Modern life causes a disruption to natural biological rhythms in many ways. One of these ways is shift work. Shift work can be considered any scheduled work outside the 'normal' daytime hours of 7am to 7pm.
- It can either be fixed - regular day, evening or night shifts.
- Or rotating - a combination or cycle of these shifts.
Shiftwork disrupts our natural patterm of behaviour so that workers have difficulty establishing a regular circadian rhythm of day-night activity.
- The most taxing shift work schedules are those that go against the body's natural inclination to adapt to a longer day of about 25 hours. And those that include night work.
- If shift work schedules are to rotate then it is best if they rotate in a clockwise rather than anti-clockwise direction.
- The problem with anti-clockwise rotating shifts is hat they cause greatest disruption to circadian rhythms and result in shortened sleep.
Shift work (Cont.)
- Another problem with anti-clockwise shift work shedules is that in effect the body never adapts to its current rhythm before it has to readjust to a new one.
Czeisler et al (1985)
- Devised a new work schedule for police officers in phillidelphia.
- This new schedule involved a change in rotation length and a change in shift direction to clockwise.
- Significant benefits resulted - for example, accident in the night shift fell by 40% and officers reported a greater satisfaction in their personal lives.
A range of health problems has been associated with night and rotating shift work, such as hypertension, coronary heart disease and cancer.
In addition, sleep deprivation has been shown to cause deficits in cognitive and physical performance, and is associated with a range of serious health problem, resulting from disrupted metalbolism.
Shift work and health problems.
Knutsson et al (1999)
- Found that night shift work increases the risk of heart attack by 30% compared with that found in day workers.
- This was the case for both men and women who had been exposed to shift work for 16 to 20 years.
Kubo et al (2006)
- Suggest that people working rotating shifts are particularly vunerable to cancer.
- They studied the cancer risk in 14,052 Japanese male workers, controlling for lifestyle factors, such as smoking, drinking etc.
- They found that the men who worked some kind of night shift were FOUR times as likely to develop prostate cancer han men who worked fixed day shifts.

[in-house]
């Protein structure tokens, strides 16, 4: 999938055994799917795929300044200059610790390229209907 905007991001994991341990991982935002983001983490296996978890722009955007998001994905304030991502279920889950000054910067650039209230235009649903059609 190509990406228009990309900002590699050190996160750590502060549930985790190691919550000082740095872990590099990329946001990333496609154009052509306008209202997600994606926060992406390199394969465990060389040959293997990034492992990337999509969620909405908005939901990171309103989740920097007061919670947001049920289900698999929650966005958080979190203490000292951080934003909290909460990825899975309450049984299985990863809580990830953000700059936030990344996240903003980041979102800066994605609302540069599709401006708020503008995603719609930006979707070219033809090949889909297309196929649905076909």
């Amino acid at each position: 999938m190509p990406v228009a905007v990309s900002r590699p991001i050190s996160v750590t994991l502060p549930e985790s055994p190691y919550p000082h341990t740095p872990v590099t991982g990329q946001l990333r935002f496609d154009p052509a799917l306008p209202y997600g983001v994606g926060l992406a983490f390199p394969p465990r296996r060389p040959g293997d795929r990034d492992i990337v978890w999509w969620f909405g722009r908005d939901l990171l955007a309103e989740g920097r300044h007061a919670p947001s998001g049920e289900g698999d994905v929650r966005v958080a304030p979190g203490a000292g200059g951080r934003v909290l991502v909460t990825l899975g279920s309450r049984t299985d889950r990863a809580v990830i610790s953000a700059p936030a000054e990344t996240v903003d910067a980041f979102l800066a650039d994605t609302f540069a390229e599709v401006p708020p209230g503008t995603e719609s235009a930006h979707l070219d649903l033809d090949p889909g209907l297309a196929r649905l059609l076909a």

Shift work and health problems. (Cont.)
HOWEVER...Schwartzbaum et al (2007)
- conducted a long term stody of the health of 3.2 million swedish workers.
- They comapre the incidence of cancer in occupational groups with at least 40% shift work and those that were in groups that has less yjam 30% shift work.
- The researchers found no relationship between shift work and increased rate of developing cancer.
HOWEVER...The study has been critised because of the was that it defined shift work and how it bombined many different jobs with different degrees of shift work
Schernhammer et al (2001)
- used data gathered as part of a 10 year study following the health of 78,562 US nurses (Accounting for potential variables, weight, alchohol consumption etc.)
- They found that the risk of breast cancer increased significantly with the number of years working rotating shifts.
Shift work and Melatonin?
Exposure to artificial light disrupts a natural rhyth, which appears essential for a range of physiological functions. One important hormone which has a very distinct pattern of production is melatonin.
- Melatonin concentrations in the body normally peak in the middle of the night. Exposure to light, wether natural or artificial , alters the release of melatonin so that almost none is produced.
- It has been found that it can take ober two weeks for lebels to recover after night tume light exposure and even then full recovery only occurs when there has been a period of contstant day-night circadian rhythm. (Zeitzer et al, 2000)
- Previous research also suggests that melatoni is also associated with anti-cancer properties.
Shift work and Melatonin? (Research.)
Schernhammer and Hankinson (2003)
- point out that blind women, who do not have their melatonin levels suppressed by light, experience a lower incidence of breast cancer.
Speigel and Sephton (2002)
- agree that cancer is associated with disruption of biological rhythms, they argue that this association is not due solely to a reduction of melatonin secretion.
- They suggest that increased risk is actually caused by disruption of diurnal rhythms in the hormone cortisol.
- This hormone, acoording the Speigel and Sephton, is related to early death from breast cancer.